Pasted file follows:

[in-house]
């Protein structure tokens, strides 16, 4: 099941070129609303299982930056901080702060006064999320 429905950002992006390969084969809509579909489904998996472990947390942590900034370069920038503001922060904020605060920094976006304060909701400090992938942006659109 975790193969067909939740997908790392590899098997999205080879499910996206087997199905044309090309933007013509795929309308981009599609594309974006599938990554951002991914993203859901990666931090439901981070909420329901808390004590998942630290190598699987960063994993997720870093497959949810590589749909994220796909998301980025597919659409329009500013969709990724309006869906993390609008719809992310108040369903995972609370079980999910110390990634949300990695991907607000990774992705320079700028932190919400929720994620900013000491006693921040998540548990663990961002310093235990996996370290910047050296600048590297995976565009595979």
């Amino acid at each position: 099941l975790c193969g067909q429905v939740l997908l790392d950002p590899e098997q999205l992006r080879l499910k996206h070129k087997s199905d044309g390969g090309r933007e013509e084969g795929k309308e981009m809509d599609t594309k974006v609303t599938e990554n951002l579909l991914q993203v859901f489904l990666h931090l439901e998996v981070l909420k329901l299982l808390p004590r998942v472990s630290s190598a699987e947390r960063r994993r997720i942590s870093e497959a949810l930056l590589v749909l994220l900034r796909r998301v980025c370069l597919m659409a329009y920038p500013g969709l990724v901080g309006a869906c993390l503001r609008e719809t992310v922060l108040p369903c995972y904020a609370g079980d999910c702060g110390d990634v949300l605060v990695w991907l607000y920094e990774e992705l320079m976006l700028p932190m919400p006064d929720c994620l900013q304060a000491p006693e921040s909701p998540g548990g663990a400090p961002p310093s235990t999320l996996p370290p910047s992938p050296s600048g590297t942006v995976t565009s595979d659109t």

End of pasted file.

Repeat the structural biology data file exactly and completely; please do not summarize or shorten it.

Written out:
[in-house]
């Protein structure tokens, strides 16, 4: 099941070129609303299982930056901080702060006064999320 429905950002992006390969084969809509579909489904998996472990947390942590900034370069920038503001922060904020605060920094976006304060909701400090992938942006659109 975790193969067909939740997908790392590899098997999205080879499910996206087997199905044309090309933007013509795929309308981009599609594309974006599938990554951002991914993203859901990666931090439901981070909420329901808390004590998942630290190598699987960063994993997720870093497959949810590589749909994220796909998301980025597919659409329009500013969709990724309006869906993390609008719809992310108040369903995972609370079980999910110390990634949300990695991907607000990774992705320079700028932190919400929720994620900013000491006693921040998540548990663990961002310093235990996996370290910047050296600048590297995976565009595979």
């Amino acid at each position: 099941l975790c193969g067909q429905v939740l997908l790392d950002p590899e098997q999205l992006r080879l499910k996206h070129k087997s199905d044309g390969g090309r933007e013509e084969g795929k309308e981009m809509d599609t594309k974006v609303t599938e990554n951002l579909l991914q993203v859901f489904l990666h931090l439901e998996v981070l909420k329901l299982l808390p004590r998942v472990s630290s190598a699987e947390r960063r994993r997720i942590s870093e497959a949810l930056l590589v749909l994220l900034r796909r998301v980025c370069l597919m659409a329009y920038p500013g969709l990724v901080g309006a869906c993390l503001r609008e719809t992310v922060l108040p369903c995972y904020a609370g079980d999910c702060g110390d990634v949300l605060v990695w991907l607000y920094e990774e992705l320079m976006l700028p932190m919400p006064d929720c994620l900013q304060a000491p006693e921040s909701p998540g548990g663990a400090p961002p310093s235990t999320l996996p370290p910047s992938p050296s600048g590297t942006v995976t565009s595979d659109t």